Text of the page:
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William Blake Tarot

The figure is biblical Bathsheba, King David's favorite wife whom he took in adultery when unable to resist her beauty. She gazes lovingly at her first-born son on her left (sinister) side, the child taken as punishment for David's sin. His left foot leads him into the water (of oblivion), and he is flanked by lilies of sorrow. Bathsheba's second son Solomon is on her right, with his right (spiritual) foot leading away from the water. Solomon, who became the great king of Israel, is flanked by roses of glory. Both types of flowers also symbolize the archetypal sexuality of this card. In Blakean iconography, the woman is Vala, the Emanation or female portion of Luvah, the Zoa of Love, associated with elemental Fire. Vala represents, on one hand, the irresistibility of natural beauty (the feminine qualities) -- and on the other hand, the delusions implicit in the physical world that seduce us away from spiritual reality. Blake also calls her Babylon, the Harlot. Her 'unveiled' nakedness emphasizes both her beauty and her power: "The nakedness of woman is the work of God."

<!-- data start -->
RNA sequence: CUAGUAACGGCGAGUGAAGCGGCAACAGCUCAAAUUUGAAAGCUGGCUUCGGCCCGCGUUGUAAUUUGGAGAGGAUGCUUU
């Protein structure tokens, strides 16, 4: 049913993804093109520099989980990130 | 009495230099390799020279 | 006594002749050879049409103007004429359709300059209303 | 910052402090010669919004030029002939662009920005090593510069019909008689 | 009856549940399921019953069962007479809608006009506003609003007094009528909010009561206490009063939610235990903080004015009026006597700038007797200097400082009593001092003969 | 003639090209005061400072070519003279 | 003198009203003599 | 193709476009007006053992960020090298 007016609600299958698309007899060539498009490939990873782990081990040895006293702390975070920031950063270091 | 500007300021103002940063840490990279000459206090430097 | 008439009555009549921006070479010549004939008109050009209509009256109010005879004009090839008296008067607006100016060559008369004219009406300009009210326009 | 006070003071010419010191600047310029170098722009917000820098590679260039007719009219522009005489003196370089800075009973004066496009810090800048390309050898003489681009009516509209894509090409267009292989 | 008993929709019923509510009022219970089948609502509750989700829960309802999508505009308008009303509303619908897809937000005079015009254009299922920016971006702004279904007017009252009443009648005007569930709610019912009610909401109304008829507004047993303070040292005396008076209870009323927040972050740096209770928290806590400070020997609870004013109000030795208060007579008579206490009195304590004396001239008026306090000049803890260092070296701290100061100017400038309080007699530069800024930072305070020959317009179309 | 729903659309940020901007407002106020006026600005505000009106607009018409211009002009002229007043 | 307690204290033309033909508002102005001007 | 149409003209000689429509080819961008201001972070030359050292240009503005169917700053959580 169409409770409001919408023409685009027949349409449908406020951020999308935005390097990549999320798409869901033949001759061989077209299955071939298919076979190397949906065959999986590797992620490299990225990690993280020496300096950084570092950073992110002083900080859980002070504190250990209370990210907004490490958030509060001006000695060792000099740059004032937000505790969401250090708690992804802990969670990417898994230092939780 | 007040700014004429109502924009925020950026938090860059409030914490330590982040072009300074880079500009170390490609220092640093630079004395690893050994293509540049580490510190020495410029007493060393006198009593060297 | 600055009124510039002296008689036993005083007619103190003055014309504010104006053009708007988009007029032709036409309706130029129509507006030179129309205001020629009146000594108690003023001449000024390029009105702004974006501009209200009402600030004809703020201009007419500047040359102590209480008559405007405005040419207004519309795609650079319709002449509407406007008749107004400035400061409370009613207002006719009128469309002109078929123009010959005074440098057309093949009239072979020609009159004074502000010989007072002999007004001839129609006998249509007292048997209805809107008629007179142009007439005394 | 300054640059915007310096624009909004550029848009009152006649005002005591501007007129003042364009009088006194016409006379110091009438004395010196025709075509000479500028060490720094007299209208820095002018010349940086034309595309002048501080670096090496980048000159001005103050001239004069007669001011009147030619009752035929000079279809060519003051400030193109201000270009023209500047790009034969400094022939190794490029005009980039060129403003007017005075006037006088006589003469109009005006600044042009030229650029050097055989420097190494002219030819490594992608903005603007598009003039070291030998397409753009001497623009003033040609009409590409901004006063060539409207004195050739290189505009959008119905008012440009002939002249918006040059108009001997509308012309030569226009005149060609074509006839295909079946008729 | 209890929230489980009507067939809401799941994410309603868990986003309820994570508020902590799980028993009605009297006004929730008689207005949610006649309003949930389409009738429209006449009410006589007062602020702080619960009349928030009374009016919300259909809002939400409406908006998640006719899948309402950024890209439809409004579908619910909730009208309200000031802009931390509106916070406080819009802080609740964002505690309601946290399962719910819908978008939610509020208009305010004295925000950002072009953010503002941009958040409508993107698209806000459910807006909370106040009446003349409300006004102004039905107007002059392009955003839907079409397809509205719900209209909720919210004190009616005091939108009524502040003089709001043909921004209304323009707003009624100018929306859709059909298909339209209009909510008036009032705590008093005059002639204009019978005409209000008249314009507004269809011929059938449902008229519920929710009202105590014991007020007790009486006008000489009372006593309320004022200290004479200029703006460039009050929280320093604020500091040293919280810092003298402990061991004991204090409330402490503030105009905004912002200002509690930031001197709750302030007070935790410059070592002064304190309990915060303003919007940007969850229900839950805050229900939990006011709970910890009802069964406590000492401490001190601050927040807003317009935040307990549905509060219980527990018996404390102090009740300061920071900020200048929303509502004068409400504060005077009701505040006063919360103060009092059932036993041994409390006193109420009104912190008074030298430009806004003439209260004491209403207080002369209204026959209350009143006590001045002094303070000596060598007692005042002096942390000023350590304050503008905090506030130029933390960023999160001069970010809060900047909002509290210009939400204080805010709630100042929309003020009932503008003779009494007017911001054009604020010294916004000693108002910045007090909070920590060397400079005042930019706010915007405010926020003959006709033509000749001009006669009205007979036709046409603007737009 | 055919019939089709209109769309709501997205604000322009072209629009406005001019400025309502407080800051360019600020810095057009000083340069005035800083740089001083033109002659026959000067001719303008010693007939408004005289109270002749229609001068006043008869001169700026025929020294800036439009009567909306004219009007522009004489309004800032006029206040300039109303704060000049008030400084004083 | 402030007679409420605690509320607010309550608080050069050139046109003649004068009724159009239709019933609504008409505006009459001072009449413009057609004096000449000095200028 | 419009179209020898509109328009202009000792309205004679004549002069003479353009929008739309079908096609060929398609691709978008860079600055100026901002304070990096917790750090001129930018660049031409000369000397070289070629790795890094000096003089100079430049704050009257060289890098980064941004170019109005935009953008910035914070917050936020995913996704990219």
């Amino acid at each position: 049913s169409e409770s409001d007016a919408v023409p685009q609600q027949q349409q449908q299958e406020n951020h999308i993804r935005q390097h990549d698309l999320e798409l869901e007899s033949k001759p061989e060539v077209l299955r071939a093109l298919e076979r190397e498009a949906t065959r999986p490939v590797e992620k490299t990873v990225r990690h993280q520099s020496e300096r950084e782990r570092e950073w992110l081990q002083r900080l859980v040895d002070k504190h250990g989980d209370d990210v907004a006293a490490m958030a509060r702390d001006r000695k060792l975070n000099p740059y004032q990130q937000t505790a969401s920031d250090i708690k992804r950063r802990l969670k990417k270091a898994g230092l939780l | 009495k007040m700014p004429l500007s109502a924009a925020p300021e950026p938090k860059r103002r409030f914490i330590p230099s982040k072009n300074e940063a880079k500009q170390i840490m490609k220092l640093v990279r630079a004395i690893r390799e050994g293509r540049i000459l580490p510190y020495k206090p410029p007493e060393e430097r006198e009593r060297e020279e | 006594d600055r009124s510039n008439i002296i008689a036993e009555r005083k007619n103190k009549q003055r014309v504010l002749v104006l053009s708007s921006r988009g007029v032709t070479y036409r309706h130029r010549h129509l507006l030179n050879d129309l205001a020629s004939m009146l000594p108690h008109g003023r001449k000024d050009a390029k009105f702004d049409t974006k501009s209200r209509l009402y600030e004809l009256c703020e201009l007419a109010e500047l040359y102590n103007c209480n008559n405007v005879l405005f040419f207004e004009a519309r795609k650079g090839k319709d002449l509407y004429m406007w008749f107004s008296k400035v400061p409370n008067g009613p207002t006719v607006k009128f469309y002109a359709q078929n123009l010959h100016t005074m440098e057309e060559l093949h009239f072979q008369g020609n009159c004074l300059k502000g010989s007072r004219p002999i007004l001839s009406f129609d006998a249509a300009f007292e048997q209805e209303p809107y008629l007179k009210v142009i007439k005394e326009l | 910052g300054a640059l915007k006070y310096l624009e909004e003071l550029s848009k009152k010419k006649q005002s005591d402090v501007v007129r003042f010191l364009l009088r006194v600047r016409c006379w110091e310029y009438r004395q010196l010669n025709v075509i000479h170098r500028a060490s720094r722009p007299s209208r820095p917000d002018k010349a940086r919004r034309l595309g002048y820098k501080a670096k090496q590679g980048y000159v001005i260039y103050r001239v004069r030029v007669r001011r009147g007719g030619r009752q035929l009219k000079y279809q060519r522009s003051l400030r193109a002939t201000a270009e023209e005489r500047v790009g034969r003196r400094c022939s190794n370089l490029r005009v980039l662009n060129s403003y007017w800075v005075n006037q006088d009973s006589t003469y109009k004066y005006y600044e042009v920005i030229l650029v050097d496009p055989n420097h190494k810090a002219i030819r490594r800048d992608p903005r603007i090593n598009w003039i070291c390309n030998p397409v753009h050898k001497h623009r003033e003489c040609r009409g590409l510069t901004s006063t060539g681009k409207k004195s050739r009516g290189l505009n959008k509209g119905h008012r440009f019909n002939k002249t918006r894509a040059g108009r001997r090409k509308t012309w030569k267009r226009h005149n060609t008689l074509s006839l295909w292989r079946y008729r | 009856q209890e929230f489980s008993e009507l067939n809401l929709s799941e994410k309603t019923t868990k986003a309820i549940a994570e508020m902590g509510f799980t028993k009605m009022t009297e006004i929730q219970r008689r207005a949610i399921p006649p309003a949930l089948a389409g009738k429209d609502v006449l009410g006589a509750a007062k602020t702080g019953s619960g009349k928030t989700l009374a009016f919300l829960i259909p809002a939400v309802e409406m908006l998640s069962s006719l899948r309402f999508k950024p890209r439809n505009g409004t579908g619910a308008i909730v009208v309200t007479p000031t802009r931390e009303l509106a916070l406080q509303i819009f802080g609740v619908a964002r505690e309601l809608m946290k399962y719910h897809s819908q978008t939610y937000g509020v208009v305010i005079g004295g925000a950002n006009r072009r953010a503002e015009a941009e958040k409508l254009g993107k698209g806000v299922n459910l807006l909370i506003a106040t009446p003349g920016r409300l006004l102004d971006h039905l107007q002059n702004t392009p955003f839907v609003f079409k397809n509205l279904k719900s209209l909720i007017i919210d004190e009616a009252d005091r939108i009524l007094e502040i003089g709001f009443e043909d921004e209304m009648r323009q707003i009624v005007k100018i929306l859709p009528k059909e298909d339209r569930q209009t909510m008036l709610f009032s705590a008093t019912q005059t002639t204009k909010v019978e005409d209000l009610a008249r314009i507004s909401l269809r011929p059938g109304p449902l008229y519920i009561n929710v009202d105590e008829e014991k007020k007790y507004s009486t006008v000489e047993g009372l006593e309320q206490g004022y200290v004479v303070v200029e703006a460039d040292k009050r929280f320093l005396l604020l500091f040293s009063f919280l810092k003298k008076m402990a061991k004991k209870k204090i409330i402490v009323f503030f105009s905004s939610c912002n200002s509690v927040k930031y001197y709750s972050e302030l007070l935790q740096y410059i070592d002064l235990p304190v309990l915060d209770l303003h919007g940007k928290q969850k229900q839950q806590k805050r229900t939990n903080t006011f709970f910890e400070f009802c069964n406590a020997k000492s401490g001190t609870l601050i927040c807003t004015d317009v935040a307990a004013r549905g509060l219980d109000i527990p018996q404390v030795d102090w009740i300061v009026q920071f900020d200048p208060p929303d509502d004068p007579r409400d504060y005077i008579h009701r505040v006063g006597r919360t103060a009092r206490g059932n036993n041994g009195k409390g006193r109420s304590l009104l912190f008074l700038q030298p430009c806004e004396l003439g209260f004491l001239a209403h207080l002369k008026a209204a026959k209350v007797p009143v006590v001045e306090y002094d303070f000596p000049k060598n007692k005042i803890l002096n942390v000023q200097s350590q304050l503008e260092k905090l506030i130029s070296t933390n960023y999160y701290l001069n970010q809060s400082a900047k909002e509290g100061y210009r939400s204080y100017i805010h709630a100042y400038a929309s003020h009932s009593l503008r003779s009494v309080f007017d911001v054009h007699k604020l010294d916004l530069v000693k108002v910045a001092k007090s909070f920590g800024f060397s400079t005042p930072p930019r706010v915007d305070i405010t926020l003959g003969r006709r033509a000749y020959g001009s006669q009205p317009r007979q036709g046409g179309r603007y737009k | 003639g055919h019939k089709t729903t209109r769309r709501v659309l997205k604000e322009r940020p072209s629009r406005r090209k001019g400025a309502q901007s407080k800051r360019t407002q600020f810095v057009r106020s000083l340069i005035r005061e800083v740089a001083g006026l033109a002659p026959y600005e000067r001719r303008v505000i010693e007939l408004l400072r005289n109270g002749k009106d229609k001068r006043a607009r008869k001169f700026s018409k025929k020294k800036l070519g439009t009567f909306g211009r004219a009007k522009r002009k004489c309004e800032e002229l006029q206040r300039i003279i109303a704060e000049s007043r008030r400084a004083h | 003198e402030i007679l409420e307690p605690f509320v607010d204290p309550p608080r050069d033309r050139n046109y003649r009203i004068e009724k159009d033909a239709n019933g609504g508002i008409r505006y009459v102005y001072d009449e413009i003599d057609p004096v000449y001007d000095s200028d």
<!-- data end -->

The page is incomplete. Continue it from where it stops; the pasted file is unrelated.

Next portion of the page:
The William Blake Tarot explores the mystical vision and artistry of the renowned English painter and poet. Through rich interpretations focused on creative undertakings, it has long been the deck of choice for artists, writers, musicians, and thinkers. For more information about this deck, or to buy your own personal copy, go to www.blaketarot.com.